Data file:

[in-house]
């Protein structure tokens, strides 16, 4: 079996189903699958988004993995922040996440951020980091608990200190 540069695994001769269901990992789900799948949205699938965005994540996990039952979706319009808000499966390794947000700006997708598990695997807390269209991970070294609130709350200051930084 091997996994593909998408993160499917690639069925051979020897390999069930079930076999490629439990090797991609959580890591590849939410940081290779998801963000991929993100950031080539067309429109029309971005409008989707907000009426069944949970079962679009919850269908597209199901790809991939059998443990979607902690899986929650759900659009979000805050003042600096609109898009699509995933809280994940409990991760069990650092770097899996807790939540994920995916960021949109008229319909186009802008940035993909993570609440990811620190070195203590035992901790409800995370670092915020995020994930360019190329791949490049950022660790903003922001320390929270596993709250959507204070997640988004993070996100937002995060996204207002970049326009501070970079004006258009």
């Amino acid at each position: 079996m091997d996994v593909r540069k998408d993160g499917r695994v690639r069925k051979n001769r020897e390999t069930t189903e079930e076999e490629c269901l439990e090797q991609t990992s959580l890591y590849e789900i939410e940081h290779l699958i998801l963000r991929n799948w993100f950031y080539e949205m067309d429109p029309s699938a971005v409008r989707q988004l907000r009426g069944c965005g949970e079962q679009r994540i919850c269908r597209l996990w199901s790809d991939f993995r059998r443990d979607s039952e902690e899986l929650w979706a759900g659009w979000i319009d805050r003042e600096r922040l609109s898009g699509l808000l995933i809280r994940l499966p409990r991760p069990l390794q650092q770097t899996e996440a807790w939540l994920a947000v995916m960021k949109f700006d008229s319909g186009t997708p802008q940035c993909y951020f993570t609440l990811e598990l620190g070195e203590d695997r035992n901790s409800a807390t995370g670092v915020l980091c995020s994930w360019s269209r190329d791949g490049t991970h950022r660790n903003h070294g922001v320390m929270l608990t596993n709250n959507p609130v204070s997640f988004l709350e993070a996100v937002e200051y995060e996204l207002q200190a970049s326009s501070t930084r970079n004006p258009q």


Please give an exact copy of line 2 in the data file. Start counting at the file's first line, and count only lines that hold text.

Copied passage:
């Protein structure tokens, strides 16, 4: 079996189903699958988004993995922040996440951020980091608990200190 540069695994001769269901990992789900799948949205699938965005994540996990039952979706319009808000499966390794947000700006997708598990695997807390269209991970070294609130709350200051930084 091997996994593909998408993160499917690639069925051979020897390999069930079930076999490629439990090797991609959580890591590849939410940081290779998801963000991929993100950031080539067309429109029309971005409008989707907000009426069944949970079962679009919850269908597209199901790809991939059998443990979607902690899986929650759900659009979000805050003042600096609109898009699509995933809280994940409990991760069990650092770097899996807790939540994920995916960021949109008229319909186009802008940035993909993570609440990811620190070195203590035992901790409800995370670092915020995020994930360019190329791949490049950022660790903003922001320390929270596993709250959507204070997640988004993070996100937002995060996204207002970049326009501070970079004006258009």